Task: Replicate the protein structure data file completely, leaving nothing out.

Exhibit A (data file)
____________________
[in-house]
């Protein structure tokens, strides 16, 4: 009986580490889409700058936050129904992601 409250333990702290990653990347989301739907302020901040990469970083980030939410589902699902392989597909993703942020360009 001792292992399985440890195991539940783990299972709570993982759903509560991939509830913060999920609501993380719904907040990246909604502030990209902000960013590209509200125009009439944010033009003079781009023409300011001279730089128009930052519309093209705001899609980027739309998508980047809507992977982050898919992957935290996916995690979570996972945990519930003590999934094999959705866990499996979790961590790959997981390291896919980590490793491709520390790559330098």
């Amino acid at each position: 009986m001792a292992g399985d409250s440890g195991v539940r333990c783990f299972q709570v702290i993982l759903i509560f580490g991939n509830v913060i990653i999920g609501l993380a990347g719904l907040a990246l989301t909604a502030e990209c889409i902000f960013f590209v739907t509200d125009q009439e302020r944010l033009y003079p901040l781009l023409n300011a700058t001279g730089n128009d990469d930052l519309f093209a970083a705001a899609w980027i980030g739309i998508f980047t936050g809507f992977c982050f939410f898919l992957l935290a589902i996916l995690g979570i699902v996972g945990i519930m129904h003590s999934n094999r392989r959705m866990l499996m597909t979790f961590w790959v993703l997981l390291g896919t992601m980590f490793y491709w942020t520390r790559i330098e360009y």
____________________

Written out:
[in-house]
């Protein structure tokens, strides 16, 4: 009986580490889409700058936050129904992601 409250333990702290990653990347989301739907302020901040990469970083980030939410589902699902392989597909993703942020360009 001792292992399985440890195991539940783990299972709570993982759903509560991939509830913060999920609501993380719904907040990246909604502030990209902000960013590209509200125009009439944010033009003079781009023409300011001279730089128009930052519309093209705001899609980027739309998508980047809507992977982050898919992957935290996916995690979570996972945990519930003590999934094999959705866990499996979790961590790959997981390291896919980590490793491709520390790559330098």
């Amino acid at each position: 009986m001792a292992g399985d409250s440890g195991v539940r333990c783990f299972q709570v702290i993982l759903i509560f580490g991939n509830v913060i990653i999920g609501l993380a990347g719904l907040a990246l989301t909604a502030e990209c889409i902000f960013f590209v739907t509200d125009q009439e302020r944010l033009y003079p901040l781009l023409n300011a700058t001279g730089n128009d990469d930052l519309f093209a970083a705001a899609w980027i980030g739309i998508f980047t936050g809507f992977c982050f939410f898919l992957l935290a589902i996916l995690g979570i699902v996972g945990i519930m129904h003590s999934n094999r392989r959705m866990l499996m597909t979790f961590w790959v993703l997981l390291g896919t992601m980590f490793y491709w942020t520390r790559i330098e360009y």